Destiny, chance, and choice in the motifs in Forrest Gump

maureen

gump shoes“I don’t know if we each have a destiny, or if we’re all just floatin’ around accidental-like on a breeze. But I, I think maybe it’s both,” Forrest tells Jenny as he stands over her grave. Forrest Gump begins and ends with the feather caught on the breeze. Yet this seemingly random feather lands at Forrest’s feet and he picks it up.

It lands there as he waits for the bus that will reunite him with Jenny twenty-something years after their first meeting. He picks it up and puts it in his Curious George book, the book his mother read to him when he was little. Later it falls out of the book at another bus stop and is carried away by another breeze. (Notice how many films begin and end with bookend scenes like this.) 

A motif is a repeated image, symbol, object, or word in a film that points to a theme. When something is repeated several times in a film it usually is important. Forrest Gump has a number of motifs including the feather and the chocolates that point to the themes of destiny, chance, and choice. 

Forrest has a box of chocolates with him which he offers to share with those who sit down beside him on the bench. The chocolates are a present for Jenny. Earlier in the film Forrest visits Jenny at college and brings her chocolates. He quotes his mother saying that “life is like a box of chocolates, you never know what you’re going to get.” 

The bus stop acts as a frame story as Forrest tells his life story to strangers who join him on the bench to wait for the bus. It is at the bus stop in Savannah that the flashbacks end and the story’s present begins.  The feather we see Forrest pick up at the beginning of the film is safely tucked in the book. Forrest meets Jenny on the bus ride on his first day of school. He meets Bubba on the bus ride to basic training that will eventually result in going to Vietnam and meeting Lt. Dan. After reuniting with Jenny at the rally in Washington D.C. Jenny boards a bus for California that takes her away from Forrest and into the cycle of abusive relationships and drug abuse that victims of childhood abuse often experience.

Once Forrest is told that he doesn’t have to wait for the bus to get to Jenny, he picks up his suitcase and runs. Running is also a motif in the film. The first time Jenny tells Forrest to run his braces fall off. Running makes it possible for Forrest to attend college. When he is in Vietnam he remember Jenny’s words again. Forrest’s running saves Lt. Dan’s life. News of his mother’s illness sends him running again. Later, when Jenny leaves him once again Forrest puts on the running shoes she gives him and runs across the country for three years. Early in the film Forrest discusses shoes with one of the people on the bench. When Bubba and Forrest get to Vietnam, Lt. Dan discusses the importance of foot care. Obviously this is an important motif.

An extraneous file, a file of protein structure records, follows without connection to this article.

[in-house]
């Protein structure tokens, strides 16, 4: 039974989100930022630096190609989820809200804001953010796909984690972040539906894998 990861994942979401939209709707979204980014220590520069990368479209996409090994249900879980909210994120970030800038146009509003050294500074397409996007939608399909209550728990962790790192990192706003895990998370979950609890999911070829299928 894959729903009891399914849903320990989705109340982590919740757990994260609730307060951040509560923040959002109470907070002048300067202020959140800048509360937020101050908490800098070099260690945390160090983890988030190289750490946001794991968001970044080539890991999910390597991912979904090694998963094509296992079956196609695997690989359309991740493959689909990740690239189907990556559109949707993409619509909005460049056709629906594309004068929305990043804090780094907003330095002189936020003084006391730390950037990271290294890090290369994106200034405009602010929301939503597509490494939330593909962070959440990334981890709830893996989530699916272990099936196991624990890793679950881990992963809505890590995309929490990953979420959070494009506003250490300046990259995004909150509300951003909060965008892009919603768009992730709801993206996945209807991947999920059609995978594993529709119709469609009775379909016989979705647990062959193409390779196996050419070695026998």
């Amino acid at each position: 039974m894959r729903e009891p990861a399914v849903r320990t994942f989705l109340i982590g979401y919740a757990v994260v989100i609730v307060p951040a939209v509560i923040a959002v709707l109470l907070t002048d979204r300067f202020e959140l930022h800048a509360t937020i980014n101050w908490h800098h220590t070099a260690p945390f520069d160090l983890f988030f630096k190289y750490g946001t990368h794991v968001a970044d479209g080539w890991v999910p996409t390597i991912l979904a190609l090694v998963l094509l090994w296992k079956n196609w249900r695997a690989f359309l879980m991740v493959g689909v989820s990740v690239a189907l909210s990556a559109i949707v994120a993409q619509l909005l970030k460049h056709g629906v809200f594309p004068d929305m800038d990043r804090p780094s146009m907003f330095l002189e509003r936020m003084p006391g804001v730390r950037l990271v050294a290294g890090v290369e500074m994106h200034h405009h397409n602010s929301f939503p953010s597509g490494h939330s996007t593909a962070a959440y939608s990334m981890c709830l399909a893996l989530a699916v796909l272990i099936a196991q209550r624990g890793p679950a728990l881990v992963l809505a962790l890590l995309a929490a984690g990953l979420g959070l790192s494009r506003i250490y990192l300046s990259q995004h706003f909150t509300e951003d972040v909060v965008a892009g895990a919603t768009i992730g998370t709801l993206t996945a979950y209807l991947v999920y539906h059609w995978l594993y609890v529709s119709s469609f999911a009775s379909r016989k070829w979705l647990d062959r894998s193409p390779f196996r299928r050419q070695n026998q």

Young Jenny hides in a field with Forrest praying that God would “make me a bird so I can fly far far away.” She refers to this prayer again when Forrest visits her before he leaves for Vietnam. Perhaps the desire to fly away is what prompts Jenny, drunk and drugged, to climb up on a balcony banister. Near the end of the film Forrest visits Jenny’s grave and speaks with her. As he walks away a flock of birds take off.

In the final scene Forrest walks little Forrest to the bus stop for his first day of school. Little Forrest has the Curious George book with him. As he opens it the feather flies away. Forrest sees his son board the bus to school driven by the same driver who picked him up years before. The feather is caught on a breeze and flies away as Forrest sits down at the bus stop in a similar pose to the one he has when the film begins. 

My theory is that the motifs dealing with destiny and with chance also deal with the theme of choice. Children and privates who board buses have no control over where that bus will take them. When Jenny boards the bus to California she thinks she is controlling her destiny but her fear and dysfunction are really in control of her life at that point. The chocolates illustrate that life can seem random and unpredictable and just as out of control as belief in destiny can make it seem. Running, shoes and birds seem to have more to do with freedom and choice than with either destiny or chance.

The wedding scene shows spiritual healing and restoration. Lt. Dan comes for the wedding with a new leg and a fiance. Jenny is finally free and happy though she is dying. The marriage scene allows the audience to see the healing effect of Forrest’s love on two very broken people. Whether Forrest is meant to be a healing force in Jenny’s and Lt. Dan’s lives or they are thrown together by chance, when these lives land like feathers at his feet Forrest loves them. He picks them up.

John writes that the wind of the Spirit blows where it will and humans have no idea where it comes from or goes (3:8). Whether we be proponents of destiny or chance, we control neither. What we can choose is how we will respond when the feather lands on our shoes. 

 

 

 


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